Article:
Nan

 

 

great wardrobe.

 

I'm cynical enough to tell them that.  and not give more money even if I could.

 

I'm grateful I really only had one spendthrift.  he's finally learned.  (they grew up watching mil.  who can blow through money like you wouldn't believe.  she'd write checks as long as there were some in her checkbook, and if there weren't - she'd open a new credit card. [not. joking.]  she only stopped spending because she is in a wheelchair and depends upon others to take her places.  and she doesn't go online, or know about qvc.   there were days ...

Share this post


Link to post
Share on other sites

and they still seem to not GET it, even after the usual "oh, let 'em fail, they'll learn" failures.

 

Just agree with me. I am too upset to have people argue with me right now.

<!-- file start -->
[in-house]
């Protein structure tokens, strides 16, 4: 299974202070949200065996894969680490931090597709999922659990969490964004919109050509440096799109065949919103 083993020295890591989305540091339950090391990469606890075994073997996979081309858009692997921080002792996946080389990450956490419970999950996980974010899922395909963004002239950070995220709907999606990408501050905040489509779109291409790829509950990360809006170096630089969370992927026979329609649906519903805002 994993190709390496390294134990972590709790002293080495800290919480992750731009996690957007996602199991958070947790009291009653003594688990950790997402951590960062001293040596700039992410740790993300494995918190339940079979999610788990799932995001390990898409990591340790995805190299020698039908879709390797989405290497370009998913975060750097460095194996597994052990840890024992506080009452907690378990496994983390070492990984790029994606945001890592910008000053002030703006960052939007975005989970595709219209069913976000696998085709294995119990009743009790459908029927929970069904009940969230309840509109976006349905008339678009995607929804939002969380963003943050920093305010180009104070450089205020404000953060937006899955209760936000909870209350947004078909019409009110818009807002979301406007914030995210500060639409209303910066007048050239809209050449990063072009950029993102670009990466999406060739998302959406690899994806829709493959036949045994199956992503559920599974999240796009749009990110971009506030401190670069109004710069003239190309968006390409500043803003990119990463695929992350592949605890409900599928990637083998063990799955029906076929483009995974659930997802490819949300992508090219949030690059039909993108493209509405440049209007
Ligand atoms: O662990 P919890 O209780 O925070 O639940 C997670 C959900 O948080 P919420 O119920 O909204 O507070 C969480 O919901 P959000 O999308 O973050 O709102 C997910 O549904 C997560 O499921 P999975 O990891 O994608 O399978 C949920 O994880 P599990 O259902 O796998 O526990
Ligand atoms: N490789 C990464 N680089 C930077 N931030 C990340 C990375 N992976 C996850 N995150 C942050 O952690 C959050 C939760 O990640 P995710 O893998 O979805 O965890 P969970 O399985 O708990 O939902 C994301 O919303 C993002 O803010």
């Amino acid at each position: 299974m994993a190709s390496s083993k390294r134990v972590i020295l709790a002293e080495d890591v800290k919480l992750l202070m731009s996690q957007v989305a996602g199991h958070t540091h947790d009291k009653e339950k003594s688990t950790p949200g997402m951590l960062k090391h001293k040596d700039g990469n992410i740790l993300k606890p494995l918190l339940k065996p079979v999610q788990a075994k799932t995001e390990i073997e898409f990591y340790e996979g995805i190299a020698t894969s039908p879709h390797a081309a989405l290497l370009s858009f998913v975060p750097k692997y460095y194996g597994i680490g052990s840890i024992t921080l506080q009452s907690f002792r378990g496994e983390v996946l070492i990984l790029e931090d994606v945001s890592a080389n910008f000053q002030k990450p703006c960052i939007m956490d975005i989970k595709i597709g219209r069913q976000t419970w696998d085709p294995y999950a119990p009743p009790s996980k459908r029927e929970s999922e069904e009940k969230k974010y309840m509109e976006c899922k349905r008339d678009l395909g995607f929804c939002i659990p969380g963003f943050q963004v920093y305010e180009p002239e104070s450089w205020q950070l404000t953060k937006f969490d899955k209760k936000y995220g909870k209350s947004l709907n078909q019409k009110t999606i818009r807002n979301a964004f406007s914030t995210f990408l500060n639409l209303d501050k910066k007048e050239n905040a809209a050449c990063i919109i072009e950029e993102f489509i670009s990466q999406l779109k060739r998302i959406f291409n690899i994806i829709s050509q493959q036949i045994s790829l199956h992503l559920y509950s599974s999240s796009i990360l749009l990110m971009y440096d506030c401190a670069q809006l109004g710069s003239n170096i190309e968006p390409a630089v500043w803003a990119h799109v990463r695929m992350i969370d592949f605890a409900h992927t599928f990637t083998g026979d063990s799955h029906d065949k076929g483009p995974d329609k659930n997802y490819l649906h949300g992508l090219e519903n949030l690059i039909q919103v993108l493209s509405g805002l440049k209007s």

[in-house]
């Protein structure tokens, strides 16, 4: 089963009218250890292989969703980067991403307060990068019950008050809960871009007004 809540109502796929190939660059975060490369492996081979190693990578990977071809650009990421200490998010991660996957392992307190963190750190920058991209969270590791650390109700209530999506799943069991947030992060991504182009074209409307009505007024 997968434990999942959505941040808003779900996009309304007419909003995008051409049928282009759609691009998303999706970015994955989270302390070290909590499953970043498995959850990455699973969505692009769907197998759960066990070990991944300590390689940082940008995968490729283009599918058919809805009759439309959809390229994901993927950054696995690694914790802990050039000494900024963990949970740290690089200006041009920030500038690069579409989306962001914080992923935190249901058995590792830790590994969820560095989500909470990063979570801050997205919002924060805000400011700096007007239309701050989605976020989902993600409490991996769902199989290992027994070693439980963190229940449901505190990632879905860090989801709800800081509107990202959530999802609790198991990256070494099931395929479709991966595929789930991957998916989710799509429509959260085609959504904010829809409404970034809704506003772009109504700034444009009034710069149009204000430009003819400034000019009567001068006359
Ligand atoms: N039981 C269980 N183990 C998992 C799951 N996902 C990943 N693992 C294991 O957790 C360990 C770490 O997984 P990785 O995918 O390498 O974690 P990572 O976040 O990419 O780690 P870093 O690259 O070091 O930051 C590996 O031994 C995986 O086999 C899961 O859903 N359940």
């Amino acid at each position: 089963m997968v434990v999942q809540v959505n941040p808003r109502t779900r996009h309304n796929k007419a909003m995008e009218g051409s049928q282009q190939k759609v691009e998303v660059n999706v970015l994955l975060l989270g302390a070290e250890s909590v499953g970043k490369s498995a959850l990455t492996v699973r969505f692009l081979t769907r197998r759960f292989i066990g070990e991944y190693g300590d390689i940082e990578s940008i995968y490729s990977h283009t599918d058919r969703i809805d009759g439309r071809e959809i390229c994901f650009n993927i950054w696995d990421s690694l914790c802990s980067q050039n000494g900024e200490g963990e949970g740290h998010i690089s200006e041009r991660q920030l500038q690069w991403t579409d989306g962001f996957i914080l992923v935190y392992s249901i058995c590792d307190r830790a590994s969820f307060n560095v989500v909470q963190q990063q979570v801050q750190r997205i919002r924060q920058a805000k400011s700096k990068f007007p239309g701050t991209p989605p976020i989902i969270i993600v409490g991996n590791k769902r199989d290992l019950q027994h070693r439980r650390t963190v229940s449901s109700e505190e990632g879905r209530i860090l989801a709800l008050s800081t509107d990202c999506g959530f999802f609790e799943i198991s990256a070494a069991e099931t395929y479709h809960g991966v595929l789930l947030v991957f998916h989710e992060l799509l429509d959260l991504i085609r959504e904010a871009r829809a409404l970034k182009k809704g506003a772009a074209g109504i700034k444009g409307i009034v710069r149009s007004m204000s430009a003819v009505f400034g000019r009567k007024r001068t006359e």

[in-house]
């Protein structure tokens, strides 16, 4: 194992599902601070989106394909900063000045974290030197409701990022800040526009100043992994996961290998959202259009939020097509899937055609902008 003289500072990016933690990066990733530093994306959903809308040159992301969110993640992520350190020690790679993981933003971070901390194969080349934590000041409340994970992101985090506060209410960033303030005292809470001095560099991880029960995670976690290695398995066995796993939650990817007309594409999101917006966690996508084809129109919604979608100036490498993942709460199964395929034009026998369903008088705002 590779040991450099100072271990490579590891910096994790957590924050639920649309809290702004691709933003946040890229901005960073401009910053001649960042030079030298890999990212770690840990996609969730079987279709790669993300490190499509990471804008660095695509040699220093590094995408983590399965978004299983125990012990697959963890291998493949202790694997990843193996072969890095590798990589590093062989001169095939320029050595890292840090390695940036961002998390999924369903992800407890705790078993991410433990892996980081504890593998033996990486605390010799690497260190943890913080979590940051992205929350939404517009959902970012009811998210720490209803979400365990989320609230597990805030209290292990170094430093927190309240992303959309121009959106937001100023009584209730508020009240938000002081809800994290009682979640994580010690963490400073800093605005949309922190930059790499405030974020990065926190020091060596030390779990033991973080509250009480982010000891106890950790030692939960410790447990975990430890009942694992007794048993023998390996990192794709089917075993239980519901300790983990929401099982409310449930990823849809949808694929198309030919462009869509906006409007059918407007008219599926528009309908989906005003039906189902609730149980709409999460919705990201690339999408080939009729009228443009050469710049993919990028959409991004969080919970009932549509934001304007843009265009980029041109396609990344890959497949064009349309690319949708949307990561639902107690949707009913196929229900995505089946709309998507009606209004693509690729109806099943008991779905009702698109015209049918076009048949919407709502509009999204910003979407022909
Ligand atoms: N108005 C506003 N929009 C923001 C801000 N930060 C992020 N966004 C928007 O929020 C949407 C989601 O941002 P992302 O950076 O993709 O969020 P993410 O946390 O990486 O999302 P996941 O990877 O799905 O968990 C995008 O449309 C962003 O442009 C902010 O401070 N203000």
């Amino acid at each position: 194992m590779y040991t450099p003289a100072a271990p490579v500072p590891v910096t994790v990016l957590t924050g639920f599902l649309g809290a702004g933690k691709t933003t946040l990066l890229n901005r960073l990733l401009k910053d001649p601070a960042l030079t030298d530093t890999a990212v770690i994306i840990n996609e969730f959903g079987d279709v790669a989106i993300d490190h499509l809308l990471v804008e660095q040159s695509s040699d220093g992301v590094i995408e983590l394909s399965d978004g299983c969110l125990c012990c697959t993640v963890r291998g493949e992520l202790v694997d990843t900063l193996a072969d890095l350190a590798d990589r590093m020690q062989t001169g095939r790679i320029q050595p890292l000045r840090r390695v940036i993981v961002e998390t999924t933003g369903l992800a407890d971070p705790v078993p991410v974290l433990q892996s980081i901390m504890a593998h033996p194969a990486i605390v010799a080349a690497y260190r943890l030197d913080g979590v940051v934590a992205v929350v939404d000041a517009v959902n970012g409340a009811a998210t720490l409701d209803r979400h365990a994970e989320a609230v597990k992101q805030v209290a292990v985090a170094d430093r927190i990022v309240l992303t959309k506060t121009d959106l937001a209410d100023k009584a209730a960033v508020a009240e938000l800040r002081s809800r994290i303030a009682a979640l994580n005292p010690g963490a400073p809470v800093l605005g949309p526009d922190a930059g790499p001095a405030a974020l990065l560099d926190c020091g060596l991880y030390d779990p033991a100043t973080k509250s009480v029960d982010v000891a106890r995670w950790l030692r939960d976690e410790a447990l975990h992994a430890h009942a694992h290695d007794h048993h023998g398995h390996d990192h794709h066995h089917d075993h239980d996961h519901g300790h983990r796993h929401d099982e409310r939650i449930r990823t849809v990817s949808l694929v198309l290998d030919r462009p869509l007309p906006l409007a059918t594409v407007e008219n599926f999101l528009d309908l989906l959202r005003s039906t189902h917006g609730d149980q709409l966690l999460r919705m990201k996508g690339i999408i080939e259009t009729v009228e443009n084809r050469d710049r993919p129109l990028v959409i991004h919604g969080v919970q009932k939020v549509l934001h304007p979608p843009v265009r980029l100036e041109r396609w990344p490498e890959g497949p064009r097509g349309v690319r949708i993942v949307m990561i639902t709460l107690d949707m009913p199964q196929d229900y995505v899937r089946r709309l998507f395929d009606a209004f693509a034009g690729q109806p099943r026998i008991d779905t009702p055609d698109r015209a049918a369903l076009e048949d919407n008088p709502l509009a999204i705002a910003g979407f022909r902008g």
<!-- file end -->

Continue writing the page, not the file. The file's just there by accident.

My 16 year old is sweet, kind, and generous. TOO generous. He doesn't understand the value of money. We have done all the Crown Financial stuff with him, we have explained, graphed, and budgeted, etc......

 

I don't know what else to do. He doesn't get it.

Maybe I didn't get it before I had REAL expenses either.

 

But I am frustrated.

 

That's all.

My 16 year old is like that. Very kind hearted. I hope no one takes advantage of him before he gets it. Kwim. It's a good trait though.

  • Like 1

Share this post


Link to post
Share on other sites

No, not all kids get it and it's not because they don't have to. And some don't learn from failure. (Tho I don't think being too generous is a failure. I'd phrase it as financial misuse.)